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String tension too high

Discussion in 'Strings [BG]' started by rito25, Nov 2, 2010.

  1. rito25


    Oct 10, 2010
    Ok, I recently replaced the strings on my Yamaha RBX 350 with GHS Tapewounds, according to my brother there is too much tension on the neck, and is causing it to bow at the top. My brother says that detuning would fix it, but his who idea doesn't make a whole lot of of sense and I don't want to change the tuning as I play along with CD's. Should I have the bass adjusted so it can work safely with the new strings, or should I dump the GHS strings and put back on the old ones which didn't seem to cause an issue. I really like the new strings as they work better for slides which I do a lot of but I value my bass more.
  2. Well since you like the tapewounds I would just have the bass setup to accept the strings. GHS tapewounds are a little heavier than a standard set of strings (.50-.105 as opposed to .45-.100 or .105), so the neck with definitley have to be straightened out a little bit.
  3. rito25


    Oct 10, 2010
    So how do I that? My brother is good at doing basic repairs.Or do I need to go to a luthier and have them fix it?


    Jun 16, 2010
    Tighten the truss rod dude.... if you don't know how, don't try; take it to a pro.
  5. rito25


    Oct 10, 2010
    I know what the truss rod is. The weird thing is according to my brother, its only starting to warp at the top of the fret board, the rest of it is pretty straight.
  6. RestInPieces


    Jun 14, 2009
    Well it's not THAT hard to adjust the truss rod, you'll find information from this so called intrawebz. Just don't go apepoopie crazy, only tighten a little bit at a time, something like 1/6 or less, and observe closely how the neck is reacting. It's not nuclear physics.
  7. harmendebresser


    Mar 11, 2010
    the Netherlands
    Endorsing Artist: Höfner, Pyramid Strings, Dr. No FX & Asterope cables
    Jimmy McMillan would say... Too DAMN high!
    Or, get Rotosound TruBass strings - low tension (but larger gauge).
  8. rito25


    Oct 10, 2010
    Hmm? I actually don't know if the neck needs adjusting, I got the bass used. Are GHS high tension or low tension?
    The bass feels fine, and plays fine. Any suggestion to check it?
  9. Staccato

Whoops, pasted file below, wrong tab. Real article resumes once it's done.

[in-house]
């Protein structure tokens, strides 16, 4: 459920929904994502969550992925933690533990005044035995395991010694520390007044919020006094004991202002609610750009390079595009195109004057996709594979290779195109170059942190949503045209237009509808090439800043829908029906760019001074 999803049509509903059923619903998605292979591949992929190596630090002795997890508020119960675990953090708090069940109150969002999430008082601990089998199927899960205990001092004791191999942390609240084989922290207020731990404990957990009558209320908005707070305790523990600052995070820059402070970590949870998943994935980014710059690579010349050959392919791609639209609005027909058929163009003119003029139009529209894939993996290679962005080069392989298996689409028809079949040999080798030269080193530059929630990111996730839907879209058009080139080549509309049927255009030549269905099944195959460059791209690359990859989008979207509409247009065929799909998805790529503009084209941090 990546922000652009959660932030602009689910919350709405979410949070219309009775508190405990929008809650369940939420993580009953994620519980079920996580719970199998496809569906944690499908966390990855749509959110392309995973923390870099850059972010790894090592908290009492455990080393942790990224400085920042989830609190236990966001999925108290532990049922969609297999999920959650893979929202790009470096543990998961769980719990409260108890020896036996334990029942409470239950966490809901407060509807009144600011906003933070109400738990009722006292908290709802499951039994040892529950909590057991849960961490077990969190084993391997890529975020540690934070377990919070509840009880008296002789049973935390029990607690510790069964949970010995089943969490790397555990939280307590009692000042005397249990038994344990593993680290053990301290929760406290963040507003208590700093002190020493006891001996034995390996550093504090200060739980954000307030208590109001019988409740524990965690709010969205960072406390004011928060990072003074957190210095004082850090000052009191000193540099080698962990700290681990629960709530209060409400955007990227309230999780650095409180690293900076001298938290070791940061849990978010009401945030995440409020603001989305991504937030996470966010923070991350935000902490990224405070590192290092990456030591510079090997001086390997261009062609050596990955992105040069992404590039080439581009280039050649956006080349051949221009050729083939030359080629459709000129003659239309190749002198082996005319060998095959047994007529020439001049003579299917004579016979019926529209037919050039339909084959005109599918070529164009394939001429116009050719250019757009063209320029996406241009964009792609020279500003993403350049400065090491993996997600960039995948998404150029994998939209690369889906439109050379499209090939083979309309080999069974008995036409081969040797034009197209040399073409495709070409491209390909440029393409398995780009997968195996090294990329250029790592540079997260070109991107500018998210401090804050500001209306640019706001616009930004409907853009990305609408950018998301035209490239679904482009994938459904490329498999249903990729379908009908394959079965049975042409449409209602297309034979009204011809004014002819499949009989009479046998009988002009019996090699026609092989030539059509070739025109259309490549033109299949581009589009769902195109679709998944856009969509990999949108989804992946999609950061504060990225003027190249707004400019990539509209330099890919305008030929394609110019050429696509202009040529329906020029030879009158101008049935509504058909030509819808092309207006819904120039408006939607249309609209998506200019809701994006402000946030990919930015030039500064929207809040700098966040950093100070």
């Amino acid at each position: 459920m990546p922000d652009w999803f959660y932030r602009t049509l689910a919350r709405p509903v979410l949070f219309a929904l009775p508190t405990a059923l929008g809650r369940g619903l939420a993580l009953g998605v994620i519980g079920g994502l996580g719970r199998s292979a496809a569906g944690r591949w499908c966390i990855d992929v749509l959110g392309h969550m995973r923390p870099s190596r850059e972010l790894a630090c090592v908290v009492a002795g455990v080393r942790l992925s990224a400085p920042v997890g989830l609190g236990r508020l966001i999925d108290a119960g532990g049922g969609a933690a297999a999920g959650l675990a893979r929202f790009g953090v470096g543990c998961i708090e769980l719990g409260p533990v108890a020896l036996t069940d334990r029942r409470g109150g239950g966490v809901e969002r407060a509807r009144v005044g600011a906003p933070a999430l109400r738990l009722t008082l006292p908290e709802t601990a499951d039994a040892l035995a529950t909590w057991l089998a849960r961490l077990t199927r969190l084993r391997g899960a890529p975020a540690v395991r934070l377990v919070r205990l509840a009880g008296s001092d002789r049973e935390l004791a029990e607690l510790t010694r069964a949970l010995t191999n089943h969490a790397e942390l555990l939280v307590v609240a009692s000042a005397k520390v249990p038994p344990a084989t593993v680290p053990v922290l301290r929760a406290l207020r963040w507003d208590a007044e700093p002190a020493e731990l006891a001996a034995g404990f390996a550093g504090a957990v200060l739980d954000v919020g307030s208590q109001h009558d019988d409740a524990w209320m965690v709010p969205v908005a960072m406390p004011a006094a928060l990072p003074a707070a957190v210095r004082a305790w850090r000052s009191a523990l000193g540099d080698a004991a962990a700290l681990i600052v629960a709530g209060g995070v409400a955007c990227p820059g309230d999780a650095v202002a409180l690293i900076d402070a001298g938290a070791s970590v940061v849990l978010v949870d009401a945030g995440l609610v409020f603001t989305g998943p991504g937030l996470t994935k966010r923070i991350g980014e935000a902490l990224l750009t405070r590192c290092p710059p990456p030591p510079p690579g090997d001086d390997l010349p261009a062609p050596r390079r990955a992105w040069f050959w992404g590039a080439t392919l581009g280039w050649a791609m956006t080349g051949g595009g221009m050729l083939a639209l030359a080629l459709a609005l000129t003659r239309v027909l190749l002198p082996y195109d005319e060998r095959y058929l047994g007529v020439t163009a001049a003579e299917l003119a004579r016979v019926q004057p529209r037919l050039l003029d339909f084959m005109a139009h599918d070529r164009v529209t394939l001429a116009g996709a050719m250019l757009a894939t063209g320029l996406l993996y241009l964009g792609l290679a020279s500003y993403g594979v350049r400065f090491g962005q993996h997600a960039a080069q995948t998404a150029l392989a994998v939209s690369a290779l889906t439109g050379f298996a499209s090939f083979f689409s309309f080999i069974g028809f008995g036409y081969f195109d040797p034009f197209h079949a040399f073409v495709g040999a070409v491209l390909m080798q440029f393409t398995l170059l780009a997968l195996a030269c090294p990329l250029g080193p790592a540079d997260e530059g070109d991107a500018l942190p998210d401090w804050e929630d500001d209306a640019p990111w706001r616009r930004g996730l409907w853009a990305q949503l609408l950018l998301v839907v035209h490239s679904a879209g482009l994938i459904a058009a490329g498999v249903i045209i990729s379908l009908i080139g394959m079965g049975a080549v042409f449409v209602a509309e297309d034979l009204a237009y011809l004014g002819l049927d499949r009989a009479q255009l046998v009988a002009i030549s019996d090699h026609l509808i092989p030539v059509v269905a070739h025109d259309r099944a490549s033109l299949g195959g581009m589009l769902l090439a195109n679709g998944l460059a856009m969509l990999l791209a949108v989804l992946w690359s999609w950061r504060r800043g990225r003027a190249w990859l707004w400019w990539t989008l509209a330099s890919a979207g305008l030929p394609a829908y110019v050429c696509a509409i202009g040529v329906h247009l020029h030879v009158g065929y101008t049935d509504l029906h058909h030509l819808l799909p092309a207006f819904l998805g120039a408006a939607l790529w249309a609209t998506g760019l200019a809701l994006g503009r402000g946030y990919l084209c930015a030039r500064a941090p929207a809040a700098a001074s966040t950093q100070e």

Staccato Low End Advocate

    Aug 14, 2009
    This is true! However, it should be handled with a step-by-step procedure! Yeah, it sounds like surgery. :D

    However, learning which way to turn before cranking/turning is important! And, I'm with the majority that say no more than 1/4 to 1/2 turn per day of the truss rod-per day is very, very important. In other words, if your bass needs 1 1/2 turns of the truss rod, it should take days to reach that point with several adjustments. A foot long straight edge or ruler should help greatly in 'sighting' the neck for further adjustment(s).

    What many articles do not mention is adjusting 1/4 turn, waiting a few days, and adjusting again if necessary! "If you've got a long way to go, say a half inch, it might be wise to adjust, then let it sit for a few days, then adjust again. It's like jacking up an old house, do it slow and you have a much lesser chance of breaking anything."

    Make sure you are turning in the direction needed, not the wrong way!
  10. rito25


    Oct 10, 2010
    Know, I heard checking height of the strings by pressing down on the 1st and 17th fret and looking at 7th and 1st and 12th then looking at the 7th. Which do you guys prefer.
    Also I assume I have to detune the strings, adjust the truss then bring them back up to tune correct?
  11. OOZMAN


    Jun 16, 2010
    Check the height by pressing down on the first fret, and pressing down on the strings above the pickup area 'till they touch the highest fret, then look at the distance between the 12th fret and string. A good distance is about a credit card width; if you stick a credit card in there it should go in with a small amount of resistance. This is much easier if you capo the 1st fret... or have 2 people. Keep in mind when doing this, that all strings should be the same distance to the fretboard, otherwise you 'board is bowed, therefore f****d

    I've never heard of having to detune the strings before adjusting the TR, I've never done that and my basses are fine. But YMMV. I suppose if you're strings are already tight, when you tighten the TR they will become tighter (higher tuned), so it couldn't hurt to do that too though, I guess. :D
  12. rito25


    Oct 10, 2010
    OOZMAN I think it is fine.
  13. dannster


    Aug 20, 2000
    The old saying "if it isn't broken, don't try to fix it" comes to mind.

    No harm in learning how to do simple adjustments on your bass however.

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